UPDATE: Students in one act play win state competition

Back to Article
Back to Article

UPDATE: Students in one act play win state competition

Noah Barker, A/E& Opinions Editor

Hang on for a minute...we're trying to find some more stories you might like.


Email This Story






On December 3, the THS one-act play, directed by Mrs. Kristen WIlliams, won the VHSL Theatre state championship. The performance of “This Side of Heaven,” originally written by Don Zolidis, featured seniors Camron Beale and Mary Catherine Jones in the leading roles, who were supported by juniors Carter Mills and Kimberly Shogan.

The competition took place at Monticello HIgh School in Charlottesville, where they faced off with Brookville High School, New Kent High School, and William Monroe High School in the Class Three division.

Performing during the afternoon sessions, the group achieved perfect scores from three of the four judges, which earned them championship status at both state and regional level.

“I’ve done the one-act every year since I came here in 2009,” said Williams. “This is only the third time we’ve qualified for state’s and the second time we’ve competed.”

The one-act is also being recognized by the school board.

“A sweeping victory,” Mrs. Williams laughed.

This is due in no small part to the lead roles of Beale and Jones, who were awarded Outstanding Actor Awards in both regional and state competition. Out of 45 total actors, only four could be chosen for the prestigious recognition. Having even one student earn this would be an achievement; however, Tunstall brought home two for each competition.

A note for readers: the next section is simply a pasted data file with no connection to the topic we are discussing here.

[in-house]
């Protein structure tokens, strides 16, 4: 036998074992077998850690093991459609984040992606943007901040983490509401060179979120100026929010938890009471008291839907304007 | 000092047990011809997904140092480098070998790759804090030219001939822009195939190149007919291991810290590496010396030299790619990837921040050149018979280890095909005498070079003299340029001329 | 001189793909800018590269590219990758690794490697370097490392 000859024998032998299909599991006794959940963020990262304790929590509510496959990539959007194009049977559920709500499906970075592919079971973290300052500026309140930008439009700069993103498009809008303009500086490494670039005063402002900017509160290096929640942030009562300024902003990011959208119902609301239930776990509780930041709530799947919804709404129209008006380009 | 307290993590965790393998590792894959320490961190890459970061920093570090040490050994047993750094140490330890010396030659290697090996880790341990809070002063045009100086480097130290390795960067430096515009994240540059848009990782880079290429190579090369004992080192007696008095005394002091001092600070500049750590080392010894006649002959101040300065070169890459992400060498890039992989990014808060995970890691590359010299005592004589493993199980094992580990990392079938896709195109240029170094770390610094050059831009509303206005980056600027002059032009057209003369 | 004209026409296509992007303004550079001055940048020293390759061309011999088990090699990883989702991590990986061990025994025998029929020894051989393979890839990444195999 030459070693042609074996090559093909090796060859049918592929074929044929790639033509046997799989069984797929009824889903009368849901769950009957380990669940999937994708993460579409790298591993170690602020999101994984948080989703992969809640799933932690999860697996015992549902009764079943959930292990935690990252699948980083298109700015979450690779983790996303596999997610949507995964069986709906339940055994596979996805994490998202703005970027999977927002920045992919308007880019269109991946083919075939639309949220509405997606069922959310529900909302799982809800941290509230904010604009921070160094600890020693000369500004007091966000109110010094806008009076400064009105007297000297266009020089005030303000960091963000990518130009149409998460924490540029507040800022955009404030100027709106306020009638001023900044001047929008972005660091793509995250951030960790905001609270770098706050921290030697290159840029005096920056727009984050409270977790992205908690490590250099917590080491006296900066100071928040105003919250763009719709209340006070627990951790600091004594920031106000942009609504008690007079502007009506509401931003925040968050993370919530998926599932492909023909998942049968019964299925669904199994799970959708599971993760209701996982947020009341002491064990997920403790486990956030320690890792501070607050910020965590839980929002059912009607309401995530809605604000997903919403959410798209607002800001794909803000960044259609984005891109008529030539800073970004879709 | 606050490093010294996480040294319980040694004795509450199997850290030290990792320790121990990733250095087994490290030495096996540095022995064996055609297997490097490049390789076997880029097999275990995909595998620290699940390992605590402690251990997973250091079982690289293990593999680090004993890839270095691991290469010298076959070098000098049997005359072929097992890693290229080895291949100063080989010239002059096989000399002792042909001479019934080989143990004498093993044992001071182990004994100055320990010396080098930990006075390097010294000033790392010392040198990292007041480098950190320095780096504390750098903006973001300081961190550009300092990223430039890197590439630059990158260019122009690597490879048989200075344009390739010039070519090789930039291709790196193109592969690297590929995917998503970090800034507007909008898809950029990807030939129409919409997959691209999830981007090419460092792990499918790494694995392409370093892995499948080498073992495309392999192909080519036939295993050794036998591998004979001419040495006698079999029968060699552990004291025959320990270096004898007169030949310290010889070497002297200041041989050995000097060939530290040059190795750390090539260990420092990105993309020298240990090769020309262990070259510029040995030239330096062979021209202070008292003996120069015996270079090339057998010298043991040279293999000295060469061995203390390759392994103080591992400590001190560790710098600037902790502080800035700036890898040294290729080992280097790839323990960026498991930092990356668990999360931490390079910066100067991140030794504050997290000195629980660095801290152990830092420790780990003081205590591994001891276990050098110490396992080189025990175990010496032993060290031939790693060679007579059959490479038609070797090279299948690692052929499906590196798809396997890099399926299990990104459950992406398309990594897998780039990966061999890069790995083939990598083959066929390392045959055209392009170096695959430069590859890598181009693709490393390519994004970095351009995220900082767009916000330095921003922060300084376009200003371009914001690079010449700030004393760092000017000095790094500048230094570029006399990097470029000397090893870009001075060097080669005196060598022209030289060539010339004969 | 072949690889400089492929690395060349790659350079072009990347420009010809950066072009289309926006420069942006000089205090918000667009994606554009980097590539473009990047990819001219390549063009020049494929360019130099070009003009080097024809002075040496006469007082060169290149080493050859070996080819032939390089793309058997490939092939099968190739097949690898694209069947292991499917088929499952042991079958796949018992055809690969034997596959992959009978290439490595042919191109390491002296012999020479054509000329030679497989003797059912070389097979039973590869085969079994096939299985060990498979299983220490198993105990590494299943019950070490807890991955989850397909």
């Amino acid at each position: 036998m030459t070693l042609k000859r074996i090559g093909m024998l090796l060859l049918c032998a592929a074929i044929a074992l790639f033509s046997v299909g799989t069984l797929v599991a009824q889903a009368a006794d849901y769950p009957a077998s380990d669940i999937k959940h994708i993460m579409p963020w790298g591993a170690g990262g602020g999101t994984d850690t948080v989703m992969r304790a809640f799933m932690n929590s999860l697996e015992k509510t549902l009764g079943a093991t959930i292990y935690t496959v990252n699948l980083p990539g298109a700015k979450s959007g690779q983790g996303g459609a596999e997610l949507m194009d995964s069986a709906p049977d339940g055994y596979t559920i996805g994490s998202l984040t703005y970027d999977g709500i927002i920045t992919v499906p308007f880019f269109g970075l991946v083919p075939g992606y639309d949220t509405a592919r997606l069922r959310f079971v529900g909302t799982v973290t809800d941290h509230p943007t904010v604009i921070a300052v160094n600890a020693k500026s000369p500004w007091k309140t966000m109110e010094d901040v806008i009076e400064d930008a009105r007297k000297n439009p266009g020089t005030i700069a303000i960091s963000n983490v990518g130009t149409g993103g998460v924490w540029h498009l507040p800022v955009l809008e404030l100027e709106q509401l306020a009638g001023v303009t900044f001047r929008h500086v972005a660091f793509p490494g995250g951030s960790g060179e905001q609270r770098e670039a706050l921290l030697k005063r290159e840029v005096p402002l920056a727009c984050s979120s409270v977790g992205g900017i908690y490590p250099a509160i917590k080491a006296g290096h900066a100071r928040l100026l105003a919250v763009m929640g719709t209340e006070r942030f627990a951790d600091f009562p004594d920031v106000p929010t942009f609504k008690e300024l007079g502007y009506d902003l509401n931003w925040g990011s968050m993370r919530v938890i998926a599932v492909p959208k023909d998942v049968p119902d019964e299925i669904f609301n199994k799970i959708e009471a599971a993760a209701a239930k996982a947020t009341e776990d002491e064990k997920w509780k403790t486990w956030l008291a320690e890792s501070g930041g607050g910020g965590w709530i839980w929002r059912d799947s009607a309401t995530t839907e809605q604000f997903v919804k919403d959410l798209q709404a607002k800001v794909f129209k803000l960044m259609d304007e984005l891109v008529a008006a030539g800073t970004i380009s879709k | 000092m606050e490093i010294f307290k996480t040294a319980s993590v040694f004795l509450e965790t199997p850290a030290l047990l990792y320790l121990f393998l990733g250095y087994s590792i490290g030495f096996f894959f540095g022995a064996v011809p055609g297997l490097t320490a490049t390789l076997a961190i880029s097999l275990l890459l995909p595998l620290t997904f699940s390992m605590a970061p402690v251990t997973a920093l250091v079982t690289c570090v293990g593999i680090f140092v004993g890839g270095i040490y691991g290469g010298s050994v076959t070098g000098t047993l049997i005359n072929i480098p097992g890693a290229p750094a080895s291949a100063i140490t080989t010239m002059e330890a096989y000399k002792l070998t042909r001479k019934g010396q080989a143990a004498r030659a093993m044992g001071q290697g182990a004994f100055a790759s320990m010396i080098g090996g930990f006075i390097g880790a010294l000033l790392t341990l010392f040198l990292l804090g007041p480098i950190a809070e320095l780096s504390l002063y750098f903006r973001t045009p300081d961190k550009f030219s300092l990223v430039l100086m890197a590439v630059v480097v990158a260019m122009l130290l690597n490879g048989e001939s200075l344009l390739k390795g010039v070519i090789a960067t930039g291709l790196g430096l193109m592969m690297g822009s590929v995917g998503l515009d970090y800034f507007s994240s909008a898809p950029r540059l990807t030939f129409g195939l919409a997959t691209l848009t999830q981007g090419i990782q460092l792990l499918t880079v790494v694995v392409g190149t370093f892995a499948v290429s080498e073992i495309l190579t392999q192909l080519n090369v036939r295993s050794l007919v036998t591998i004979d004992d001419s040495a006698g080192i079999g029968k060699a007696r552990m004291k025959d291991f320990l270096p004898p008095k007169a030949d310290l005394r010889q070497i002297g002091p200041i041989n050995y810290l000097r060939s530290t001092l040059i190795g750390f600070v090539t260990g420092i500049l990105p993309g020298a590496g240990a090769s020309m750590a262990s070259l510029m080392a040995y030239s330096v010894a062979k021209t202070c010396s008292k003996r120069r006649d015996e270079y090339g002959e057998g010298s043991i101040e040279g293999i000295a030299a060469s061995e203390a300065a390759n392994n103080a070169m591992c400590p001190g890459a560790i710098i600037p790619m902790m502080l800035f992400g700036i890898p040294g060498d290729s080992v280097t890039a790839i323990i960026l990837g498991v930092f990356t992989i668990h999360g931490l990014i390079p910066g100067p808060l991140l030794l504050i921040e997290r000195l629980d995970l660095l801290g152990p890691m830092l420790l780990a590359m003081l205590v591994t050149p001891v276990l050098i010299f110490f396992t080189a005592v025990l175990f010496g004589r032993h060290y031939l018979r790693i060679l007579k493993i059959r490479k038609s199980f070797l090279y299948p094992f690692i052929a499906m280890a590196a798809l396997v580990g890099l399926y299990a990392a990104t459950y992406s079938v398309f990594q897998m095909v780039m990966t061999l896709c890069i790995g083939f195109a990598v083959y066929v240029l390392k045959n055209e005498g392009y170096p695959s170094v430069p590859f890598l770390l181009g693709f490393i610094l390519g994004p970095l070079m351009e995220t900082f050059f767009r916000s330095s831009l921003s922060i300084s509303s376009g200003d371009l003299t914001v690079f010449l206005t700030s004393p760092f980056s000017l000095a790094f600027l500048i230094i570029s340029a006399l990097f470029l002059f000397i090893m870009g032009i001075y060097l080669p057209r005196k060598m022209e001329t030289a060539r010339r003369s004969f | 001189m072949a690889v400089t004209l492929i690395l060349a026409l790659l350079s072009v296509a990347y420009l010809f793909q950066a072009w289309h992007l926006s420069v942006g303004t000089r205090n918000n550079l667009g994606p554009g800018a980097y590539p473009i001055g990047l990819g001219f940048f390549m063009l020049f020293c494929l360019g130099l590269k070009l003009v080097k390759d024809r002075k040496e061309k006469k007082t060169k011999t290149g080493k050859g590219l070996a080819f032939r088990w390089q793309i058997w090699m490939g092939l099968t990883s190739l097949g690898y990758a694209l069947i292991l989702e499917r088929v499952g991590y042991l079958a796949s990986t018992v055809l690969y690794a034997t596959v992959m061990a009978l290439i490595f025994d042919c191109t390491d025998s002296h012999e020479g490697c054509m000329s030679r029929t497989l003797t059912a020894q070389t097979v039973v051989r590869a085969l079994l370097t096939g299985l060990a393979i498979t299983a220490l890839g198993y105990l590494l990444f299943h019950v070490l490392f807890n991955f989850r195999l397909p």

To them, this would have been utterly impossible without their supporting cast.

“ I don’t think a show can happen with one person. I give a lot of credit to them, especially Carter and Kimberly,” said co-lead Mary-Catherine Jones.

While Jones, Mills, and Beale are experienced in theatre productions, co-star Kimberly Shogan, who was the only new actor, took time to acclimate.

“I wasn’t sure what to make of it at first,” said Shogan. “It was just like, ‘Okay this happening.’ It was fun though. I’d definitely do it again.”

Also new to theatre was the technician, senior Gavin Draughn. Due to unforeseen circumstances, he volunteered to fill in for the previous technician, which meant he had to learn how to use a lights and sound panel right before state’s competition.

“It was like looking at an alien spaceship at first, but once Mrs. Williams showed me everything, it was simple,” he humbly joked..

New recruits was not the only hurdle the cast needed to overcome, however, as their budget and cast size was confining; especially compared to their competition.

“I wasn’t nervous personally, but we were all kinda nervous because the other schools had bigger budgets,” said Shogan.

“All the sets were on loan. It was like, ‘Hey, does anybody have a wheelchair we can borrow?’” Mrs. WIlliams joked.

Due to their relatively small budget, the only main critique at state’s was the placement of their relatively small set. That sentence says something more important, however: their set was their only real critique. Even when at an obvious and severe disadvantage to their competition, the act gained critical and audience adoration, as well as Tunstall’s first ever win, because of their biggest strengths: talent and hard work.

“We’ve been practicing every day for like months. It didn’t settle in until that night. I went into my room and cried a little,” laughed Jones.

The cast began rehearsing on Sept. 6, and continued rehearsing over the next 12 weeks, totaling over 100 hours. This strenuous effort more than helped them, as even with their small budget, they swept the day.

“I would definitely say we were the underdogs. We often do a lot with very little, so it was nice to be recognized,” said Mrs. Williams.

Although this underdog story featuring months of hard work and determination finally paying off in the face of difficult odds is inspiring and satisfying, the greatest representation of the cast’s attitude came from co-lead Camron Beale.

“What would you say your reaction to winning was?” I asked him.

“Well,” he started,” it was dope, but I wasn’t surprised.”

He had a reason not to be.

Print Friendly, PDF & Email